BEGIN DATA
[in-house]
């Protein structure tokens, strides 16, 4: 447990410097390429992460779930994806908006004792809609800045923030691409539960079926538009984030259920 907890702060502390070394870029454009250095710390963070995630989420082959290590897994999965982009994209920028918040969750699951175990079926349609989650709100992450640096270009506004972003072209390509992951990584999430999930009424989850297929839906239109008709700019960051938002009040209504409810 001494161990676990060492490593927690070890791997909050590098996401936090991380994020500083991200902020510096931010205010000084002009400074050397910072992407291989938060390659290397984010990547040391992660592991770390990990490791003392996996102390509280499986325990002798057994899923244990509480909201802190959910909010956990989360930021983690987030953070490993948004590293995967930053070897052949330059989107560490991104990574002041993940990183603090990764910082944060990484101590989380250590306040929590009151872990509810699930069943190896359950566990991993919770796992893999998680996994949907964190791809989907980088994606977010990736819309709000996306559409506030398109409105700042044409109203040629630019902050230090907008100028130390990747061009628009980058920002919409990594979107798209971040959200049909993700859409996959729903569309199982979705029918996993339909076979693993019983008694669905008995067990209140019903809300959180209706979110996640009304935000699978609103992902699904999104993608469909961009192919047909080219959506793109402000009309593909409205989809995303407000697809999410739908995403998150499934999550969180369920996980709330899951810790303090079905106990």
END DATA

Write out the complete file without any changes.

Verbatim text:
[in-house]
């Protein structure tokens, strides 16, 4: 447990410097390429992460779930994806908006004792809609800045923030691409539960079926538009984030259920 907890702060502390070394870029454009250095710390963070995630989420082959290590897994999965982009994209920028918040969750699951175990079926349609989650709100992450640096270009506004972003072209390509992951990584999430999930009424989850297929839906239109008709700019960051938002009040209504409810 001494161990676990060492490593927690070890791997909050590098996401936090991380994020500083991200902020510096931010205010000084002009400074050397910072992407291989938060390659290397984010990547040391992660592991770390990990490791003392996996102390509280499986325990002798057994899923244990509480909201802190959910909010956990989360930021983690987030953070490993948004590293995967930053070897052949330059989107560490991104990574002041993940990183603090990764910082944060990484101590989380250590306040929590009151872990509810699930069943190896359950566990991993919770796992893999998680996994949907964190791809989907980088994606977010990736819309709000996306559409506030398109409105700042044409109203040629630019902050230090907008100028130390990747061009628009980058920002919409990594979107798209971040959200049909993700859409996959729903569309199982979705029918996993339909076979693993019983008694669905008995067990209140019903809300959180209706979110996640009304935000699978609103992902699904999104993608469909961009192919047909080219959506793109402000009309593909409205989809995303407000697809999410739908995403998150499934999550969180369920996980709330899951810790303090079905106990």